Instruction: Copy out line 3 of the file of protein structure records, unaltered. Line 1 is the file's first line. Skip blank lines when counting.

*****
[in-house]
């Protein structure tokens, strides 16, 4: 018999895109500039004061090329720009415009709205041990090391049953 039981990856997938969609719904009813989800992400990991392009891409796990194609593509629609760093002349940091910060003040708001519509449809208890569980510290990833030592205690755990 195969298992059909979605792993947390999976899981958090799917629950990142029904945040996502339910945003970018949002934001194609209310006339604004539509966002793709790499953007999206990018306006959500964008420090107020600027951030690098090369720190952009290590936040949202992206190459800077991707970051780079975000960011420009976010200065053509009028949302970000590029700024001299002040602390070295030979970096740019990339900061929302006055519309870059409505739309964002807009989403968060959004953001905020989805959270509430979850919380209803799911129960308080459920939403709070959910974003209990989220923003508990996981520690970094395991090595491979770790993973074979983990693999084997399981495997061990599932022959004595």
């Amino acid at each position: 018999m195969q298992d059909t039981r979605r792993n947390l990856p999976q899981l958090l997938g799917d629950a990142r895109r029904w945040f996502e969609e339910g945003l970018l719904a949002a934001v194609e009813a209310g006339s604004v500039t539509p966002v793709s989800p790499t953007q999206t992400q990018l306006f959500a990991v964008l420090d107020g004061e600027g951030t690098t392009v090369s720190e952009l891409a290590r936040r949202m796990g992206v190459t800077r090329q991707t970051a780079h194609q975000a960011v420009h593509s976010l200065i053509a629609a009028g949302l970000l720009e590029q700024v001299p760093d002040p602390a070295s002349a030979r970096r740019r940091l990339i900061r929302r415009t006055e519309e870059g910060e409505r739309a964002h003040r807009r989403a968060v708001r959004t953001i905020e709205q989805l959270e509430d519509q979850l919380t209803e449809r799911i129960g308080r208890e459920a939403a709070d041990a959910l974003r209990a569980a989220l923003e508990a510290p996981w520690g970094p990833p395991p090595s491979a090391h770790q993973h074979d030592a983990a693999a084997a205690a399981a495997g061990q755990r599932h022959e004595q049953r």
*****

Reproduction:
């Amino acid at each position: 018999m195969q298992d059909t039981r979605r792993n947390l990856p999976q899981l958090l997938g799917d629950a990142r895109r029904w945040f996502e969609e339910g945003l970018l719904a949002a934001v194609e009813a209310g006339s604004v500039t539509p966002v793709s989800p790499t953007q999206t992400q990018l306006f959500a990991v964008l420090d107020g004061e600027g951030t690098t392009v090369s720190e952009l891409a290590r936040r949202m796990g992206v190459t800077r090329q991707t970051a780079h194609q975000a960011v420009h593509s976010l200065i053509a629609a009028g949302l970000l720009e590029q700024v001299p760093d002040p602390a070295s002349a030979r970096r740019r940091l990339i900061r929302r415009t006055e519309e870059g910060e409505r739309a964002h003040r807009r989403a968060v708001r959004t953001i905020e709205q989805l959270e509430d519509q979850l919380t209803e449809r799911i129960g308080r208890e459920a939403a709070d041990a959910l974003r209990a569980a989220l923003e508990a510290p996981w520690g970094p990833p395991p090595s491979a090391h770790q993973h074979d030592a983990a693999a084997a205690a399981a495997g061990q755990r599932h022959e004595q049953r």